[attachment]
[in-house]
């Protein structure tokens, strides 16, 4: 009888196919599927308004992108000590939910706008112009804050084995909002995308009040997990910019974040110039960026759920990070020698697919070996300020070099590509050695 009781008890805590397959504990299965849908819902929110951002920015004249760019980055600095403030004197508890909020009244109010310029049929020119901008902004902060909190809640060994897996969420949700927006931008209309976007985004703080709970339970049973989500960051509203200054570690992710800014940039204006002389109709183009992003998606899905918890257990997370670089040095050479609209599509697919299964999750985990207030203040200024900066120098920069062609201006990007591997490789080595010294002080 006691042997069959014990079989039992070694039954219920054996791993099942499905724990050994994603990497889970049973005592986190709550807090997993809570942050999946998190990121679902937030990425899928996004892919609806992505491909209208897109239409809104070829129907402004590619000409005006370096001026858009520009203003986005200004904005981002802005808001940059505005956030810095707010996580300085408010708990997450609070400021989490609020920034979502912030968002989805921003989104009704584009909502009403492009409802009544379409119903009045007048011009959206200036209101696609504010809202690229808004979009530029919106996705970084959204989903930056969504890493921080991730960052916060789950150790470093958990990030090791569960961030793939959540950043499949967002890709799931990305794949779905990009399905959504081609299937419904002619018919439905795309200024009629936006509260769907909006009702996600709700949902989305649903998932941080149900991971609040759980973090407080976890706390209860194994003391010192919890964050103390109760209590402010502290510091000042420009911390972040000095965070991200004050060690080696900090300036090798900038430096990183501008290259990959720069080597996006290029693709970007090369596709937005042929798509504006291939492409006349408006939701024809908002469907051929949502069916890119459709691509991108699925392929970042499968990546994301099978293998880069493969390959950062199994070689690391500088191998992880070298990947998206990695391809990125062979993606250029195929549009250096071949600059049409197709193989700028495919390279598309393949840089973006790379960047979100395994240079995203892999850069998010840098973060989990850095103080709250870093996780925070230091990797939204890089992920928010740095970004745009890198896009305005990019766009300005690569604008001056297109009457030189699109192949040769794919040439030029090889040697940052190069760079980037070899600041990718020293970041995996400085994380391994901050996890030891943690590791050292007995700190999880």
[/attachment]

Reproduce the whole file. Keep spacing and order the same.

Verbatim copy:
[in-house]
């Protein structure tokens, strides 16, 4: 009888196919599927308004992108000590939910706008112009804050084995909002995308009040997990910019974040110039960026759920990070020698697919070996300020070099590509050695 009781008890805590397959504990299965849908819902929110951002920015004249760019980055600095403030004197508890909020009244109010310029049929020119901008902004902060909190809640060994897996969420949700927006931008209309976007985004703080709970339970049973989500960051509203200054570690992710800014940039204006002389109709183009992003998606899905918890257990997370670089040095050479609209599509697919299964999750985990207030203040200024900066120098920069062609201006990007591997490789080595010294002080 006691042997069959014990079989039992070694039954219920054996791993099942499905724990050994994603990497889970049973005592986190709550807090997993809570942050999946998190990121679902937030990425899928996004892919609806992505491909209208897109239409809104070829129907402004590619000409005006370096001026858009520009203003986005200004904005981002802005808001940059505005956030810095707010996580300085408010708990997450609070400021989490609020920034979502912030968002989805921003989104009704584009909502009403492009409802009544379409119903009045007048011009959206200036209101696609504010809202690229808004979009530029919106996705970084959204989903930056969504890493921080991730960052916060789950150790470093958990990030090791569960961030793939959540950043499949967002890709799931990305794949779905990009399905959504081609299937419904002619018919439905795309200024009629936006509260769907909006009702996600709700949902989305649903998932941080149900991971609040759980973090407080976890706390209860194994003391010192919890964050103390109760209590402010502290510091000042420009911390972040000095965070991200004050060690080696900090300036090798900038430096990183501008290259990959720069080597996006290029693709970007090369596709937005042929798509504006291939492409006349408006939701024809908002469907051929949502069916890119459709691509991108699925392929970042499968990546994301099978293998880069493969390959950062199994070689690391500088191998992880070298990947998206990695391809990125062979993606250029195929549009250096071949600059049409197709193989700028495919390279598309393949840089973006790379960047979100395994240079995203892999850069998010840098973060989990850095103080709250870093996780925070230091990797939204890089992920928010740095970004745009890198896009305005990019766009300005690569604008001056297109009457030189699109192949040769794919040439030029090889040697940052190069760079980037070899600041990718020293970041995996400085994380391994901050996890030891943690590791050292007995700190999880």